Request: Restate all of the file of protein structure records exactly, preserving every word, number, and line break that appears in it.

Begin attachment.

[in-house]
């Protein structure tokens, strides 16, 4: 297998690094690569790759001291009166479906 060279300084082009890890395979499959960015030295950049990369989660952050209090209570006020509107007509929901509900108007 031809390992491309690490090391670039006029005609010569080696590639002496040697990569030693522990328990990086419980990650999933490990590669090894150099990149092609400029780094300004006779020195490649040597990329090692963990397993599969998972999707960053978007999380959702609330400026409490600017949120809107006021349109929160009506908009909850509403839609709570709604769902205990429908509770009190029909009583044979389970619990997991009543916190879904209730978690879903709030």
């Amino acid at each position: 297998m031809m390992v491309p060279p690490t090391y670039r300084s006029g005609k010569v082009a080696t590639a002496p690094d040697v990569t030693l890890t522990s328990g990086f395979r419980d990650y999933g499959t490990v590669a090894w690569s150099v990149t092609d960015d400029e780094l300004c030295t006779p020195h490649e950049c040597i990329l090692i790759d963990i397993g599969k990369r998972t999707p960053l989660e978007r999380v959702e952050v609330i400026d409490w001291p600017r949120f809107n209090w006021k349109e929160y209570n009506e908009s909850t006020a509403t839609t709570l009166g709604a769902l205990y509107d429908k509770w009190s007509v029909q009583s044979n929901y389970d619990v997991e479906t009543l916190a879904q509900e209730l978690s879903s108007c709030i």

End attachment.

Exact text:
[in-house]
């Protein structure tokens, strides 16, 4: 297998690094690569790759001291009166479906 060279300084082009890890395979499959960015030295950049990369989660952050209090209570006020509107007509929901509900108007 031809390992491309690490090391670039006029005609010569080696590639002496040697990569030693522990328990990086419980990650999933490990590669090894150099990149092609400029780094300004006779020195490649040597990329090692963990397993599969998972999707960053978007999380959702609330400026409490600017949120809107006021349109929160009506908009909850509403839609709570709604769902205990429908509770009190029909009583044979389970619990997991009543916190879904209730978690879903709030």
């Amino acid at each position: 297998m031809m390992v491309p060279p690490t090391y670039r300084s006029g005609k010569v082009a080696t590639a002496p690094d040697v990569t030693l890890t522990s328990g990086f395979r419980d990650y999933g499959t490990v590669a090894w690569s150099v990149t092609d960015d400029e780094l300004c030295t006779p020195h490649e950049c040597i990329l090692i790759d963990i397993g599969k990369r998972t999707p960053l989660e978007r999380v959702e952050v609330i400026d409490w001291p600017r949120f809107n209090w006021k349109e929160y209570n009506e908009s909850t006020a509403t839609t709570l009166g709604a769902l205990y509107d429908k509770w009190s007509v029909q009583s044979n929901y389970d619990v997991e479906t009543l916190a879904q509900e209730l978690s879903s108007c709030i």